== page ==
One of the mysteries of the English language finally explained.
1A laborer who unloads cargo.
2A person (especially a taxonomist) who attaches more importance to similarities than to differences in classification.Contrasted with splitter
- ‘As evidenced by review of his work, he was a lumper who frequently grouped a variety of valid cyrtospiriferid species under one name.’
- ‘What looks like one phenomenon to a lumper may look like three to a splitter.’
- ‘Charles Darwin divided taxonomists into lumpers and splitters.’
- ‘He said that he tended to be a lumper and felt that the splitters had often created many more species than the evidence justified, which he said is a ‘huge problem’ in paleoanthropology.’
- ‘There are three kinds of historians: lumpers, who use highly technical terminology; splitters, who catalog broad similarities among various events and people; and those who record the differences.’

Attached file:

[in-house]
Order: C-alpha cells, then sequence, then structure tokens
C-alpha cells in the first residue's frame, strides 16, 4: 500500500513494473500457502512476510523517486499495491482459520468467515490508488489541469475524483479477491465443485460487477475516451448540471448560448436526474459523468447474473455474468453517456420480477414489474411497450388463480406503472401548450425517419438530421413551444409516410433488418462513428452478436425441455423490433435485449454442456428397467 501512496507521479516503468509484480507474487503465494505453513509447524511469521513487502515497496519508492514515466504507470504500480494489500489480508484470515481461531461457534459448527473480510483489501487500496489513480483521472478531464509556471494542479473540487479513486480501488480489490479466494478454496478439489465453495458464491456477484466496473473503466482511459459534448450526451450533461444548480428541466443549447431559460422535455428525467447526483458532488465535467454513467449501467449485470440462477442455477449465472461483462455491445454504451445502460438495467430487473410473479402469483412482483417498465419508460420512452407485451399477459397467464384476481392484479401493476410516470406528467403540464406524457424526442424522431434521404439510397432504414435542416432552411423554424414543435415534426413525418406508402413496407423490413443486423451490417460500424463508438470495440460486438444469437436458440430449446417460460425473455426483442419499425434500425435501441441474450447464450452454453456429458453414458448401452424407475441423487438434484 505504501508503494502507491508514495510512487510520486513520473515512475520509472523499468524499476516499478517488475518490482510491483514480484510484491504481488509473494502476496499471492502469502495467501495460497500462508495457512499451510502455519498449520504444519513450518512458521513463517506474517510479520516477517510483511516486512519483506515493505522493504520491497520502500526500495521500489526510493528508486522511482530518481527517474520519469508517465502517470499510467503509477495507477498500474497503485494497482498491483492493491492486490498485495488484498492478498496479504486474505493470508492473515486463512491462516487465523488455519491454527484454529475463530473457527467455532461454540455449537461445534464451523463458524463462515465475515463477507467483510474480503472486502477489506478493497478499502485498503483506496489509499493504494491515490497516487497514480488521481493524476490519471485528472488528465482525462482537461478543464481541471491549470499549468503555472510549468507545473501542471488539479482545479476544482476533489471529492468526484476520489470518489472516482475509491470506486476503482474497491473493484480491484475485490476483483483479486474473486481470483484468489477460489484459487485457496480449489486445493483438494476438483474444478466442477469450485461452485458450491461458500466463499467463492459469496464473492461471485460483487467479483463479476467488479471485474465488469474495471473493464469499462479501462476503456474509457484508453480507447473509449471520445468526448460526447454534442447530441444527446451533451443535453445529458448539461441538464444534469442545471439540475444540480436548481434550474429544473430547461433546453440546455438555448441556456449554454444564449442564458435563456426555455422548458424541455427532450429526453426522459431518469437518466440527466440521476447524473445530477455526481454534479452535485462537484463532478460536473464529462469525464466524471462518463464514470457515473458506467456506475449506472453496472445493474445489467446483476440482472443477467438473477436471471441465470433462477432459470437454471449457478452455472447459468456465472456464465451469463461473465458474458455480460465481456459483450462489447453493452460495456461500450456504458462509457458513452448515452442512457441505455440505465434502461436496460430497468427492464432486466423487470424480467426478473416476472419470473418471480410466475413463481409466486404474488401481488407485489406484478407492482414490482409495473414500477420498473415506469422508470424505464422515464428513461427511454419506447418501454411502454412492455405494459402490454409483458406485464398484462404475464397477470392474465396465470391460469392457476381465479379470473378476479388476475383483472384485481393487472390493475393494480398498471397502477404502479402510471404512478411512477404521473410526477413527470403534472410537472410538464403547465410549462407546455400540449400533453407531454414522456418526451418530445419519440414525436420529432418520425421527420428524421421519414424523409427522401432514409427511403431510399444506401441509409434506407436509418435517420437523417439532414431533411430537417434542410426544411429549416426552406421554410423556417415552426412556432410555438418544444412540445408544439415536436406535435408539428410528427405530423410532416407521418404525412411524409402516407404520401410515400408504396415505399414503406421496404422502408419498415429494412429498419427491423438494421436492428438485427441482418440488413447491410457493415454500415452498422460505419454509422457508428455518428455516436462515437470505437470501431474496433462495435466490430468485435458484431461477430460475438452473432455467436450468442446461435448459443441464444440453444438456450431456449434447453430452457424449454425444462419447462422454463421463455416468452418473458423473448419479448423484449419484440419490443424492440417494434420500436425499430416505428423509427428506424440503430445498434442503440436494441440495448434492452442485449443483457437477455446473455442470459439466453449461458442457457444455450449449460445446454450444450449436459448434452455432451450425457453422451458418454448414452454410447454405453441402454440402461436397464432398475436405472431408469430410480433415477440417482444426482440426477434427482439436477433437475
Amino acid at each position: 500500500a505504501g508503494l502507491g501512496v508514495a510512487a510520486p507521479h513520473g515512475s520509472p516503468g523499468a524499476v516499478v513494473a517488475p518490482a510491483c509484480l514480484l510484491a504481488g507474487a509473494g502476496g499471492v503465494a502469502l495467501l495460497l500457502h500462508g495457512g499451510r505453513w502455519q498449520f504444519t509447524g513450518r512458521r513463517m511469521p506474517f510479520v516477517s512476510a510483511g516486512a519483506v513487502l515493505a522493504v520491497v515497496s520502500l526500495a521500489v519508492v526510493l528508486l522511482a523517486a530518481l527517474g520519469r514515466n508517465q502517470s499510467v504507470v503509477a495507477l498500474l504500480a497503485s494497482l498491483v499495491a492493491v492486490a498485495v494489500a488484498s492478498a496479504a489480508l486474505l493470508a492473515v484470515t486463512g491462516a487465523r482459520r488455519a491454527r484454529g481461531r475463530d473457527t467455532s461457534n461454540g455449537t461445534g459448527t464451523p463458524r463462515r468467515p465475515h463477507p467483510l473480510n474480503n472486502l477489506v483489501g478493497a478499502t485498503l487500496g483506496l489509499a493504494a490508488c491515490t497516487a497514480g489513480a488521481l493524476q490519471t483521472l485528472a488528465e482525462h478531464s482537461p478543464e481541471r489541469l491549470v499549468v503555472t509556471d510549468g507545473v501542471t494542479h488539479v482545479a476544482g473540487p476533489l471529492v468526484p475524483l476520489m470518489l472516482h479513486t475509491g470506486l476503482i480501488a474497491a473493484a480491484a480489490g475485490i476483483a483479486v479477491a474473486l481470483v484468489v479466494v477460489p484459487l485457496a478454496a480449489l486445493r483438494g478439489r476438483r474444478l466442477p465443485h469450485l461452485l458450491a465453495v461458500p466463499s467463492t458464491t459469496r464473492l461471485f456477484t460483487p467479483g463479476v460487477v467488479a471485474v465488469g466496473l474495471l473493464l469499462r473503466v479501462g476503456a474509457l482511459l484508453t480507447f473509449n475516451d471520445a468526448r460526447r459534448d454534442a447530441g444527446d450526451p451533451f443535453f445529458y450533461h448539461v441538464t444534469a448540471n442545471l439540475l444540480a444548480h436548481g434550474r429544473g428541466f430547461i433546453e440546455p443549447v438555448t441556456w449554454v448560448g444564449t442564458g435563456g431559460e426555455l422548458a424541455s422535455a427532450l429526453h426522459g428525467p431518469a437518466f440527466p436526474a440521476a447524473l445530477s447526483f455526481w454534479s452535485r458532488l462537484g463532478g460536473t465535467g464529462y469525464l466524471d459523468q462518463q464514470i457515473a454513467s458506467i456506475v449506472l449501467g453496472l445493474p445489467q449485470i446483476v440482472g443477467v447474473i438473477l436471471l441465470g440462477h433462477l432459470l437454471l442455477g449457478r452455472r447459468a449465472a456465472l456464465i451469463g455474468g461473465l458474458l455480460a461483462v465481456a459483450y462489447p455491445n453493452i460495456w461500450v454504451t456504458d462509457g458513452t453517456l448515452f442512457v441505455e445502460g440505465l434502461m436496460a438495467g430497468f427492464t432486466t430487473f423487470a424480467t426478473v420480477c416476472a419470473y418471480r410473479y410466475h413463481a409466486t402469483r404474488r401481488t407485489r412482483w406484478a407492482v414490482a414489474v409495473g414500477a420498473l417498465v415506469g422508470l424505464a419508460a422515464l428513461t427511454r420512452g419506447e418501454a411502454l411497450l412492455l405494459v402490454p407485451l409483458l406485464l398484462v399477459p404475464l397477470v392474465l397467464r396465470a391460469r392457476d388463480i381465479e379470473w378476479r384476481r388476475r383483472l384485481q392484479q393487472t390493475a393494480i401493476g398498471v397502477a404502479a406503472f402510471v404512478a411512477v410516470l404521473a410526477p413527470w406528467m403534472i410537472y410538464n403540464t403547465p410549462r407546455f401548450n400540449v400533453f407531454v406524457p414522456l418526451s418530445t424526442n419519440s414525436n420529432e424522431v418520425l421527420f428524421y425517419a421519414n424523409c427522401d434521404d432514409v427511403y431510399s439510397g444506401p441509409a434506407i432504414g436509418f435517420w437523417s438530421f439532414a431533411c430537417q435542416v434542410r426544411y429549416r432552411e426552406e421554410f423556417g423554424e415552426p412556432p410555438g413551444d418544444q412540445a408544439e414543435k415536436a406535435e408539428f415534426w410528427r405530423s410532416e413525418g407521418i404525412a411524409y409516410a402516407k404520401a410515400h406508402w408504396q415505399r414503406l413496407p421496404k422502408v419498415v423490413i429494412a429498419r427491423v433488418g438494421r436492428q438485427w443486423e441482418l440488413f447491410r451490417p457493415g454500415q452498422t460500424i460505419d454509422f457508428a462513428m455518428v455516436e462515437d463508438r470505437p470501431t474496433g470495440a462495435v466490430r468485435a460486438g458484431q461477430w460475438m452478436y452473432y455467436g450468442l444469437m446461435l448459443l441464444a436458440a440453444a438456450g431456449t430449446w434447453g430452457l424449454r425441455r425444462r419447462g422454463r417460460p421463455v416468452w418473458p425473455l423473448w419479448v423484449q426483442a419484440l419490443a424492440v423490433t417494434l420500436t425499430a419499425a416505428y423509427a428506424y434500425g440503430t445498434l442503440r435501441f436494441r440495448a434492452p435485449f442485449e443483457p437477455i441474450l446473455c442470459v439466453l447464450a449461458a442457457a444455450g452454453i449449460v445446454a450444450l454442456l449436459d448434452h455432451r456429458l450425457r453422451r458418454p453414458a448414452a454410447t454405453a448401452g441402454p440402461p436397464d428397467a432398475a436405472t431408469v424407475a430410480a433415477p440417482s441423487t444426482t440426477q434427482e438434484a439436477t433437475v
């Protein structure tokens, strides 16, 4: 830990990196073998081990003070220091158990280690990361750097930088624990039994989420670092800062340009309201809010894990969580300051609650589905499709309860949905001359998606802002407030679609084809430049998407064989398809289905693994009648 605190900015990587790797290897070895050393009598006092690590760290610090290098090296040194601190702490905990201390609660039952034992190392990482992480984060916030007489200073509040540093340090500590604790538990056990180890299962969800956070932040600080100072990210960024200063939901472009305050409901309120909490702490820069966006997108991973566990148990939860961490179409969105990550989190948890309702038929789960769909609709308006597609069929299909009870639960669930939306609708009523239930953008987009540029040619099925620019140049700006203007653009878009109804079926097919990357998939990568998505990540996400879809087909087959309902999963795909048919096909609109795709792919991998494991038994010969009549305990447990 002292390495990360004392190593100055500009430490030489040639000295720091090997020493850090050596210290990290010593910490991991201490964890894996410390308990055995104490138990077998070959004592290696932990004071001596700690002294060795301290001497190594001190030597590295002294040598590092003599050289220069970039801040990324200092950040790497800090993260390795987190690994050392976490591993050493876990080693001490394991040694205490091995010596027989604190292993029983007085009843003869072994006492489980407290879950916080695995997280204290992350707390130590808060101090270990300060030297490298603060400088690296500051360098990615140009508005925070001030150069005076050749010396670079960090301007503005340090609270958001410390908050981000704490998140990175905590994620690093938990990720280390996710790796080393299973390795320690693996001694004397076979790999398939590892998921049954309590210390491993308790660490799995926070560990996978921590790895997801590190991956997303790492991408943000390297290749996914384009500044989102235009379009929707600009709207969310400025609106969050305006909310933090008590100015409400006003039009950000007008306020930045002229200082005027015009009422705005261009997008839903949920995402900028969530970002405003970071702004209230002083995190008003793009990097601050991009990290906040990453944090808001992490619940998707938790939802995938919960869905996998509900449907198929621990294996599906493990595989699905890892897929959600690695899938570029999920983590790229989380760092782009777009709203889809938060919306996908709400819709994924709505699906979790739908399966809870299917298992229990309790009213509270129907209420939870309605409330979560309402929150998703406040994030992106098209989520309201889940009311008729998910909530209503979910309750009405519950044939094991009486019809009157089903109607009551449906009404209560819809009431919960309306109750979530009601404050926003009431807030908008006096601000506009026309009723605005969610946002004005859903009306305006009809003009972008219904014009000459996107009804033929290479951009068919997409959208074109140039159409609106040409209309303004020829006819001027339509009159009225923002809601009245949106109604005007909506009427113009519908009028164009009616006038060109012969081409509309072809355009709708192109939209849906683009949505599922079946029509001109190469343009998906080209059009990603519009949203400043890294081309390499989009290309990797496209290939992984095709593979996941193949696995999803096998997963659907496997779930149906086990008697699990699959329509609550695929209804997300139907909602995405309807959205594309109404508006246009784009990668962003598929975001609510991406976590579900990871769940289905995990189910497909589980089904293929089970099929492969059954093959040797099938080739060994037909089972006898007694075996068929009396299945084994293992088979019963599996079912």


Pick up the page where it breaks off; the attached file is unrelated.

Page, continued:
- ‘Of course whether a species should be retained in a former genus or placed in a new one is often an arbitrary choice, which brings us to the battle between the splitters and the lumpers.’
- ‘The splitters of linguistics have this problem: they're just not as interesting as the lumpers.’
- ‘Nonetheless I notice some hardcore lumpers are already expressing doubts.’
- ‘One sometimes sees the difference between splitters and lumpers presented as one of taste and personality.’
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